Cancer, Color & Community
April is Daffodil Month, A National Cancer Fundraising:
Last week I had to take my son Yoel to an appointment at the BC Children`s Hospital. As we walked through the hallway, we ran into my artwork that is on display in front of the Oncology Day Unit. The painting was donated in 2007 by many families in my community. Yoel and I remembered the day we came to deliver the large artwork. It was the end of the summer and Yoel was 5 years old. As we entered the Hospital, I remember looking at my son who was tanned and bare feet. His long curls were naturally highlighted by the sun and he looked cheerful and healthy. On that same day, we saw many families entering the Oncology day clinic for another day of treatments. We felt very sad for those families. This sad feeling ruined the excitement we had upon arriving to the Hospital to deliver the painting.
April marks The National Daffodil month. The Daffodil Month is a national fundraising campaign for the fight against cancer. People in Canada wear yellow daffodils to show that they are or were touched by the fight against cancer and to show their support to this important cause.
The Daffodil month, the fact that my son and I saw recently the painting and that my family was touched by this awful disease, brought up many emotions so I decide to write about a beautiful art project that came to life from my personal story and the power of a community. This project was called Color & Hope. A project that, despite my personal circumstances then, still makes me smile and symbolizes the power of belonging to a community.
In 2007, my family had to deal with 2 members fighting cancer at the same time, my dad and my eldest brother. My dad was diagnosed earlier, and while in treatment, my eldest brother used to come and assist him at the hospital unaware that in a few months he would be facing the same destiny. There were very hard times for all of us, especially because a few months before the diagnoses, I was living very close to my dad and brother but unfortunately I moved and I found myself living miles away. I was desperate to be closer and help them deal with the challenges. But I couldn`t be there for them because my children were very young. A very wise friend of mine suggested that I should organize an art fundraiser to help them financially and of course she knew that this campaign would also help me emotionally. She suggested that I should use my talents to contribute in the best possible way to the unfortunate circumstances. Vancouver Talmud Torah School, Jennifer Shecter, Yael Shamir-Elron and amazing families supported this art initiative. We called it Color & Hope. At that time, I was painting whimsical illustrations so I decided to make a sample and show my community the kind of work I had to offer. 10 families commissioned whimsical portraits for their children and the goal was to send all the funds to my dad and brother.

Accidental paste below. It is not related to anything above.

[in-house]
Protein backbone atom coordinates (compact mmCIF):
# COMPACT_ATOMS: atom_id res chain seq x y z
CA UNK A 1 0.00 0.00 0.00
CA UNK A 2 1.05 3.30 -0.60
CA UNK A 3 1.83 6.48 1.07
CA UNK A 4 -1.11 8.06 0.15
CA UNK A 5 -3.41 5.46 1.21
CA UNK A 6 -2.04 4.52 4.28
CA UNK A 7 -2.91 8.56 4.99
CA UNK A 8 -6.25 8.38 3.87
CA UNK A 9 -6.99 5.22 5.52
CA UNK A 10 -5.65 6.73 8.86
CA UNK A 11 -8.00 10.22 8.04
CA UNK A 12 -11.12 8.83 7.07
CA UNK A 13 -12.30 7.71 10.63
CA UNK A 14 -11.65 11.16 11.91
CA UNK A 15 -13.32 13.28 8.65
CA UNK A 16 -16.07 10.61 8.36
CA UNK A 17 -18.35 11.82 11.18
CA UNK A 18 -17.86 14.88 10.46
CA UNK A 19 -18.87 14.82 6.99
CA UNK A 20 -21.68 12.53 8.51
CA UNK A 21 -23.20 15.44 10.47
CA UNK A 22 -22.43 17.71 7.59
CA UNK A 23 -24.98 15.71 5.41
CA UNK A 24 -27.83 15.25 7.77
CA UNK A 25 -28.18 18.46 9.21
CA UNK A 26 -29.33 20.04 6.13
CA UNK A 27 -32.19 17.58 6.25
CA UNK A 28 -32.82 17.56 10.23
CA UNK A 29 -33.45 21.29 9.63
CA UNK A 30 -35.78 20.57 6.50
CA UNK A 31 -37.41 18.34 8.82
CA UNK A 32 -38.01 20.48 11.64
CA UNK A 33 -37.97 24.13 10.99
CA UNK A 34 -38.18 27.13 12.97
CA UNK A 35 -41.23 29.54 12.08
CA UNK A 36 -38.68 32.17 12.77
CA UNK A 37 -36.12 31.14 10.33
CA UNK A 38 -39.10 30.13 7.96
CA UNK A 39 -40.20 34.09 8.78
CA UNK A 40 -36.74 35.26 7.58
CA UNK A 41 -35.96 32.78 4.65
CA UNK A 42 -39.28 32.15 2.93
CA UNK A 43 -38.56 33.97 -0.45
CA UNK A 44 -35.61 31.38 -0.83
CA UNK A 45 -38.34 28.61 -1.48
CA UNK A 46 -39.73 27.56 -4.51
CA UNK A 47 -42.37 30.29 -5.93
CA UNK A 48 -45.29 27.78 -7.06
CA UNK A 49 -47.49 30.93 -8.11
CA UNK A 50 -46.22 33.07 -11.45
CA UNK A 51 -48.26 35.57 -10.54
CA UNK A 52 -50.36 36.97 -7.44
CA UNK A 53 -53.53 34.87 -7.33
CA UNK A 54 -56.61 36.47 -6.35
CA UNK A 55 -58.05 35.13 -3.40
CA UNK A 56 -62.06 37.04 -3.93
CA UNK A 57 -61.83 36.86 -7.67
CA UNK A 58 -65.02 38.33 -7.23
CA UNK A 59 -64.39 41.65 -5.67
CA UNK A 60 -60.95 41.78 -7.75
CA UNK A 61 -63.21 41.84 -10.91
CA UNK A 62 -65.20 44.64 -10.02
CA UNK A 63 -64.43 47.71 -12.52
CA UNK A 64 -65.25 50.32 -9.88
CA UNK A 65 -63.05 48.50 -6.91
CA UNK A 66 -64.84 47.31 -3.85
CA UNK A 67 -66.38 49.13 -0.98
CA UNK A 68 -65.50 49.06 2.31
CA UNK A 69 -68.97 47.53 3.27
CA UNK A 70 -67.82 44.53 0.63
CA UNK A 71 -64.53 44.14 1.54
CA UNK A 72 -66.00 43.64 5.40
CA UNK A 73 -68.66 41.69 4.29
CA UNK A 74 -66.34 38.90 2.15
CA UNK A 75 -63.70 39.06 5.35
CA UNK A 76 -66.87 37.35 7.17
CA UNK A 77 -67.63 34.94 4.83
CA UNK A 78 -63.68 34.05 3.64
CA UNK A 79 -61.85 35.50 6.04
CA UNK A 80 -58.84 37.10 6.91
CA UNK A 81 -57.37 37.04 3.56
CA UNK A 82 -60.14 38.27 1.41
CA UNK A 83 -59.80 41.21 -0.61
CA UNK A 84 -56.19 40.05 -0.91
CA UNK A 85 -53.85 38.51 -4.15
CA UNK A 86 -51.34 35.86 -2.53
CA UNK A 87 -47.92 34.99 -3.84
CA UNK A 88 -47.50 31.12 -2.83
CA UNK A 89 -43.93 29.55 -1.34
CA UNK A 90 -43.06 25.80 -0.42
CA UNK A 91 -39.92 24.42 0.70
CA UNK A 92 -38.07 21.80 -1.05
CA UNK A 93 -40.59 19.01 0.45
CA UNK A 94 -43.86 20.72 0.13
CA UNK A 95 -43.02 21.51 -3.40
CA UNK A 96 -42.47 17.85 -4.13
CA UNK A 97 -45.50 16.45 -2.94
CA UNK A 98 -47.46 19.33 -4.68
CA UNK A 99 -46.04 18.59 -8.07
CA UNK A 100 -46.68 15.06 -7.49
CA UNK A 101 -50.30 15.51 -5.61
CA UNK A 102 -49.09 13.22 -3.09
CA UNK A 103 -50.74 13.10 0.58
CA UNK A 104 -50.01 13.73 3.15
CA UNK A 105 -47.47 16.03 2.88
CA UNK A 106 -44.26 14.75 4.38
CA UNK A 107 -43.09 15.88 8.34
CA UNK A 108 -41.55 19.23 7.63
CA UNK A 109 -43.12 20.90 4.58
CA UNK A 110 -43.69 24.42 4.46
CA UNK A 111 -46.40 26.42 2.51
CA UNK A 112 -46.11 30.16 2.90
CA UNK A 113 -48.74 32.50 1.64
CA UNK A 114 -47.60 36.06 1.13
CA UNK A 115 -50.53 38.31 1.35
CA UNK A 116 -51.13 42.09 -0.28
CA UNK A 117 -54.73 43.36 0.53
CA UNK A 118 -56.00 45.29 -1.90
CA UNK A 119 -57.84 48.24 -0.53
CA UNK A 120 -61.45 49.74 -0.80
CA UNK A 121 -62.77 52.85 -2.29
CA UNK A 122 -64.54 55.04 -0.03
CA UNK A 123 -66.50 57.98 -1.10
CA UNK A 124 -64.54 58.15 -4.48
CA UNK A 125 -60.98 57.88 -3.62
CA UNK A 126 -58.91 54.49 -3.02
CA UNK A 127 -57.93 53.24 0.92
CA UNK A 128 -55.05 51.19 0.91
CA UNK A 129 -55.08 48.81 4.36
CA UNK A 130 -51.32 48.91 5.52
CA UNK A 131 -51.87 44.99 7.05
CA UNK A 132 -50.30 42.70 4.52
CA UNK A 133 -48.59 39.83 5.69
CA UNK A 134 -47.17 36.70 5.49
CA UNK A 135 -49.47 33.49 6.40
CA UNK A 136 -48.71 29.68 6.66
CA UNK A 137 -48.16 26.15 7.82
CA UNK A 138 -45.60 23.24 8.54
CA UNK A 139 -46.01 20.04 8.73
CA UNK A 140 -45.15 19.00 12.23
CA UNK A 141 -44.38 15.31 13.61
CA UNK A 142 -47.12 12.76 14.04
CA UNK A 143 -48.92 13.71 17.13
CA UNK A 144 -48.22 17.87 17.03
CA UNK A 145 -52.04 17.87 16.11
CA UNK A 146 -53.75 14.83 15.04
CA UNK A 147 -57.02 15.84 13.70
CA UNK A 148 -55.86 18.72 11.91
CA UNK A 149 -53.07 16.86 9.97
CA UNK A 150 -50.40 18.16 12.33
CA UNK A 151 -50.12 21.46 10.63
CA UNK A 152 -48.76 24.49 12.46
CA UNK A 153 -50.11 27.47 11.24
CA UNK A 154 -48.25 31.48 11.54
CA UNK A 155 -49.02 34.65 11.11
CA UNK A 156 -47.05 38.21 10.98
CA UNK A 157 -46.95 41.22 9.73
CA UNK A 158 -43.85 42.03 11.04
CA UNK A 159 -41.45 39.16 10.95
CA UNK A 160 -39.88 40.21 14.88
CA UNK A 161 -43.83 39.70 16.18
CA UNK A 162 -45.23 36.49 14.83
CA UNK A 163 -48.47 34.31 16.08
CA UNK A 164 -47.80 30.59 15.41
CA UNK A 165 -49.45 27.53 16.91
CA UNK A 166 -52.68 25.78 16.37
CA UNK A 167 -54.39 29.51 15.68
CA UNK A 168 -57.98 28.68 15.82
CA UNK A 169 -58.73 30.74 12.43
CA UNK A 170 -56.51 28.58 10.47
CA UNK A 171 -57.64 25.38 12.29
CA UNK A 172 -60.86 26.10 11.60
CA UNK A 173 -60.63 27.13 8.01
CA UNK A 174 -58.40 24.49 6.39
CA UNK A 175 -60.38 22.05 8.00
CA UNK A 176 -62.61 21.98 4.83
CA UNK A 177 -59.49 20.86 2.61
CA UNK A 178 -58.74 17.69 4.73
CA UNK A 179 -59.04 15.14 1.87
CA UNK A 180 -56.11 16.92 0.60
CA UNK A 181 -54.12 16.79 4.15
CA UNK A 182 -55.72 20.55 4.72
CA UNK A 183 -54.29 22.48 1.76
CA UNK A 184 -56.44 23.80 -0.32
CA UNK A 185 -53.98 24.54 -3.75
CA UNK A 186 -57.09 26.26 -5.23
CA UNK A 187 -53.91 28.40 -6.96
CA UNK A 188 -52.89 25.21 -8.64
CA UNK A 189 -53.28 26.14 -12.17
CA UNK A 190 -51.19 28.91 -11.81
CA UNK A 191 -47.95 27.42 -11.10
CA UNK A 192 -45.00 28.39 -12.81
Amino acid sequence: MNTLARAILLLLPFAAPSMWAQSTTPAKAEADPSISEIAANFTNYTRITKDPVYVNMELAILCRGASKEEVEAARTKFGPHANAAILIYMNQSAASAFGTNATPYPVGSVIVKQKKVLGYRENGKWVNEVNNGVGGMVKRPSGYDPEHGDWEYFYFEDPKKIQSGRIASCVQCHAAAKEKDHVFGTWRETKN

It was fun to receive a new commission every single day. Families told me about their children, pets, hobbies and their favourite colours. It was very easy for me to connect